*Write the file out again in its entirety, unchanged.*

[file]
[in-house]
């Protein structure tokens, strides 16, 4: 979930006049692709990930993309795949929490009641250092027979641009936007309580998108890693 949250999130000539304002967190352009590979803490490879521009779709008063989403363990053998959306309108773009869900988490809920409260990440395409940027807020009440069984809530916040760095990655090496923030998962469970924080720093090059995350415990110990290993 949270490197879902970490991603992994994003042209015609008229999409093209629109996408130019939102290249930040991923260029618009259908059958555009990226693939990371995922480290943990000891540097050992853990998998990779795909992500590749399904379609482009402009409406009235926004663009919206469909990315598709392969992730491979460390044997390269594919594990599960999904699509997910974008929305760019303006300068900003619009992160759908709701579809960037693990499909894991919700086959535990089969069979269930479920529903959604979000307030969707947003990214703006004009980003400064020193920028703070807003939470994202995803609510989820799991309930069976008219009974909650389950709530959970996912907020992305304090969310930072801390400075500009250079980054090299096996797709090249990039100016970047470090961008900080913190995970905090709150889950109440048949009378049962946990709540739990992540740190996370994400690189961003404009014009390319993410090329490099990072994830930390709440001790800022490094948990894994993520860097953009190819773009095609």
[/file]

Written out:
[in-house]
């Protein structure tokens, strides 16, 4: 979930006049692709990930993309795949929490009641250092027979641009936007309580998108890693 949250999130000539304002967190352009590979803490490879521009779709008063989403363990053998959306309108773009869900988490809920409260990440395409940027807020009440069984809530916040760095990655090496923030998962469970924080720093090059995350415990110990290993 949270490197879902970490991603992994994003042209015609008229999409093209629109996408130019939102290249930040991923260029618009259908059958555009990226693939990371995922480290943990000891540097050992853990998998990779795909992500590749399904379609482009402009409406009235926004663009919206469909990315598709392969992730491979460390044997390269594919594990599960999904699509997910974008929305760019303006300068900003619009992160759908709701579809960037693990499909894991919700086959535990089969069979269930479920529903959604979000307030969707947003990214703006004009980003400064020193920028703070807003939470994202995803609510989820799991309930069976008219009974909650389950709530959970996912907020992305304090969310930072801390400075500009250079980054090299096996797709090249990039100016970047470090961008900080913190995970905090709150889950109440048949009378049962946990709540739990992540740190996370994400690189961003404009014009390319993410090329490099990072994830930390709440001790800022490094948990894994993520860097953009190819773009095609």